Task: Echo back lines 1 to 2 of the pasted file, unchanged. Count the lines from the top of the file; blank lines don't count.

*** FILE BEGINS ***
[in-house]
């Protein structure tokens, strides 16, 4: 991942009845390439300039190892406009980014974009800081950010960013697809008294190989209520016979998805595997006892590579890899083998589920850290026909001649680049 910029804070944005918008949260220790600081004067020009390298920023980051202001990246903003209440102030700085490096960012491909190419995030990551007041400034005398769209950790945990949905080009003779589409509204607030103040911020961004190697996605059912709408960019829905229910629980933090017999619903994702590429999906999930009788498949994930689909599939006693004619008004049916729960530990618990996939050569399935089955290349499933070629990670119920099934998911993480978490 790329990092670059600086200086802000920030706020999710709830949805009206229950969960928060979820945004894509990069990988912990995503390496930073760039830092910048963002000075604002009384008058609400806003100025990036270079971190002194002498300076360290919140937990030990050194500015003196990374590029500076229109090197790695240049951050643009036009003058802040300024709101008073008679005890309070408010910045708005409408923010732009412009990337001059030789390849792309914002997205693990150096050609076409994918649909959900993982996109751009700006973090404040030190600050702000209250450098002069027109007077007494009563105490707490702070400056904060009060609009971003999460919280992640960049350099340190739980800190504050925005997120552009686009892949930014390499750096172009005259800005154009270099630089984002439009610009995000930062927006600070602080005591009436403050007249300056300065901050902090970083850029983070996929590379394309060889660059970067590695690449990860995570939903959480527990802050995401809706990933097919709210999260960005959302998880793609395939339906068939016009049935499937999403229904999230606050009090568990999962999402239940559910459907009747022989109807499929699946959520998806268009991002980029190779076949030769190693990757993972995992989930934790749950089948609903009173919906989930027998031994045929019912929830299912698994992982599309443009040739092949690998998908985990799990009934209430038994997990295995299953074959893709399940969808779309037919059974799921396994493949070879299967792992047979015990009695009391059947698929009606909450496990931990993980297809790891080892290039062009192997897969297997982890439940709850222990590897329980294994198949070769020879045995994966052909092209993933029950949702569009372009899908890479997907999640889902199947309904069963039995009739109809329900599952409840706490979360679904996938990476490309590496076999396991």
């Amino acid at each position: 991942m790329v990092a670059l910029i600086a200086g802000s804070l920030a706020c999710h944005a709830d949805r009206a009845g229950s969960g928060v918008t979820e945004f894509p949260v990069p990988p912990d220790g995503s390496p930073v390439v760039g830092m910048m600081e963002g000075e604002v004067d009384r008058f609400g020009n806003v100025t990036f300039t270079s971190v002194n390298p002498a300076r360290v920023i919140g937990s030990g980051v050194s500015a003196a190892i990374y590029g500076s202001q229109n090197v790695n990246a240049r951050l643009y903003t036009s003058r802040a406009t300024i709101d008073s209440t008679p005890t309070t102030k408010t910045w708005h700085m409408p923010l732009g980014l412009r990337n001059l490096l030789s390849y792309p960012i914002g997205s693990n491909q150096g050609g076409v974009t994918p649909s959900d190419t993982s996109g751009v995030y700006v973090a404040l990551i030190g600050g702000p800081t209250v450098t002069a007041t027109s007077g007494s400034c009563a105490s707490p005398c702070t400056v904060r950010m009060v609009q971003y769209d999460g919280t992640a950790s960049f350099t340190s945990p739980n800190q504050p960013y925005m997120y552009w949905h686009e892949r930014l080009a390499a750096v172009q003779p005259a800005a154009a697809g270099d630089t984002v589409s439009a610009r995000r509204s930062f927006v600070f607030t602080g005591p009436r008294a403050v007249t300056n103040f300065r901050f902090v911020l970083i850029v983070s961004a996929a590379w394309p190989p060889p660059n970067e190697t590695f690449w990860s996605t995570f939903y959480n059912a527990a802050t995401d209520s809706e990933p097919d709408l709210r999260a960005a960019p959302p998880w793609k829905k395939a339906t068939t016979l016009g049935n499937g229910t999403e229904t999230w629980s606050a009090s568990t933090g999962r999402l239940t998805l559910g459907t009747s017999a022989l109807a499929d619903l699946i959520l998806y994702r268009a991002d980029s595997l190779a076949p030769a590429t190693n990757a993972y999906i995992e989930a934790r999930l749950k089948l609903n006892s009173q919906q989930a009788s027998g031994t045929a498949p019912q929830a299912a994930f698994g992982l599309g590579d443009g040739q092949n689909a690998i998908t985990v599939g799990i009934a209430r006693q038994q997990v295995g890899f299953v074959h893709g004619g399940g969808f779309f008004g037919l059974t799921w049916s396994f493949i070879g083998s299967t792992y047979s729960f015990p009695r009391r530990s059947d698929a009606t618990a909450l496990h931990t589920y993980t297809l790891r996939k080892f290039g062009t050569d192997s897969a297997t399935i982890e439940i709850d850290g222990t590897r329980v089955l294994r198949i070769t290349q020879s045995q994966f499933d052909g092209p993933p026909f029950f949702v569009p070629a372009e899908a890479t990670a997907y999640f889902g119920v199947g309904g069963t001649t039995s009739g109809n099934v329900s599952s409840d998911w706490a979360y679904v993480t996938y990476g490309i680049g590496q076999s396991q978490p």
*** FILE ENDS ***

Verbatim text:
[in-house]
């Protein structure tokens, strides 16, 4: 991942009845390439300039190892406009980014974009800081950010960013697809008294190989209520016979998805595997006892590579890899083998589920850290026909001649680049 910029804070944005918008949260220790600081004067020009390298920023980051202001990246903003209440102030700085490096960012491909190419995030990551007041400034005398769209950790945990949905080009003779589409509204607030103040911020961004190697996605059912709408960019829905229910629980933090017999619903994702590429999906999930009788498949994930689909599939006693004619008004049916729960530990618990996939050569399935089955290349499933070629990670119920099934998911993480978490 790329990092670059600086200086802000920030706020999710709830949805009206229950969960928060979820945004894509990069990988912990995503390496930073760039830092910048963002000075604002009384008058609400806003100025990036270079971190002194002498300076360290919140937990030990050194500015003196990374590029500076229109090197790695240049951050643009036009003058802040300024709101008073008679005890309070408010910045708005409408923010732009412009990337001059030789390849792309914002997205693990150096050609076409994918649909959900993982996109751009700006973090404040030190600050702000209250450098002069027109007077007494009563105490707490702070400056904060009060609009971003999460919280992640960049350099340190739980800190504050925005997120552009686009892949930014390499750096172009005259800005154009270099630089984002439009610009995000930062927006600070602080005591009436403050007249300056300065901050902090970083850029983070996929590379394309060889660059970067590695690449990860995570939903959480527990802050995401809706990933097919709210999260960005959302998880793609395939339906068939016009049935499937999403229904999230606050009090568990999962999402239940559910459907009747022989109807499929699946959520998806268009991002980029190779076949030769190693990757993972995992989930934790749950089948609903009173919906989930027998031994045929019912929830299912698994992982599309443009040739092949690998998908985990799990009934209430038994997990295995299953074959893709399940969808779309037919059974799921396994493949070879299967792992047979015990009695009391059947698929009606909450496990931990993980297809790891080892290039062009192997897969297997982890439940709850222990590897329980294994198949070769020879045995994966052909092209993933029950949702569009372009899908890479997907999640889902199947309904069963039995009739109809329900599952409840706490979360679904996938990476490309590496076999396991």